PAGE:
Image by Fringe Festival Perth
Reviewed by Vivienne Chester
For those interested in music history or in folk music, Asha is a must.
With a mixture of traditional middle eastern folk songs and newer compositions, Dr. Naseri Hudson’s carefully chosen set list aims to introduce this genre of folk music to the West Australian audience.
Songs were sung by Pouran in multiple languages from the area- including Persian, Kurdish, Lori, Turkish, Arabic, Yiddish, and Hebrew. Not only is this range impressive- but it also served to remind one of the diversity within traditional cultures and music practices.
Some songs were also sung with verses in English, which was an excellent way to provide English speakers like myself with more context. In addition to this, before each song Hudson would explain the meaning and history of the piece. That was perhaps the most interesting aspect of the performance. One song was over 1000 years old! It was an incredible experience to watch this being performed, perhaps using very similar instruments to those which would have been used centuries ago.
The five-piece band clearly has a lot of technical skill and training to go around. Kate Pass excels on double bass, deftly working through the complex and heavy rhythms which guide most of these pieces. Nikou Javadi played excellently on a number of traditional and non-traditional percussion instruments such as: tombak, daf, cajon, and darbuka. His solos showed his true skills. Reza Mirzaei played guitar and saz expertly while Pouran displayed his talent on the violin and voice.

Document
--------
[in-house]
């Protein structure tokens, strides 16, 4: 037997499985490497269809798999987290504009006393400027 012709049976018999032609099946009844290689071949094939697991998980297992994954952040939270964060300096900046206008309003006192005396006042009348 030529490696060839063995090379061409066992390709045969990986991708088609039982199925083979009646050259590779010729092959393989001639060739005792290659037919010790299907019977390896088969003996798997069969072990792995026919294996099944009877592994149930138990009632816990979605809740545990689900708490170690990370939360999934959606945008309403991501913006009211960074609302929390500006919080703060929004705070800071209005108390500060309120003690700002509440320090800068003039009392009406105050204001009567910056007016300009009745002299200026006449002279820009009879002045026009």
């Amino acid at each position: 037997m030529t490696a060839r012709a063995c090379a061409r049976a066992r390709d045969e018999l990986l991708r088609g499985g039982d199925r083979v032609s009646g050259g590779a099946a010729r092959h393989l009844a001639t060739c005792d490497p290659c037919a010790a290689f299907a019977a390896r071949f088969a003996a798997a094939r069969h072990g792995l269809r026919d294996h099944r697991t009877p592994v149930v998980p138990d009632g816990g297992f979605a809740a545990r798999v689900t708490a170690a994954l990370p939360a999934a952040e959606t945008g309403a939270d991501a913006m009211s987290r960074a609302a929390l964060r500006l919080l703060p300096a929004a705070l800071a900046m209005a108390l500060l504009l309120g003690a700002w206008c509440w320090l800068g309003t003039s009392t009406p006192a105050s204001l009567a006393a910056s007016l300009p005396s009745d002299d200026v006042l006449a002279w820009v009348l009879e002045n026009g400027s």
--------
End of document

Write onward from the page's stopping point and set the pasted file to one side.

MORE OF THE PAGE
When I asked to review this show, I had no idea that my esteemed co-editor, Morgan Maruthiah, was performing in it. I promised myself I would maintain journalistic integrity and not be swayed by his participation. However, I was scared I was going to have to give a negative review of his performance. Luckily, I am pleased to say Maruthiah’s talent on both violin and piano accordion is self-evident.
Asha is a perfect example of why Fringe World exists. It provides the public with an opportunity to experience niche music like this which would not otherwise be widely advertised.
Although Asha has had their last Fringe performance, I strongly encourage the reader to keep an eye out for these musicians in future.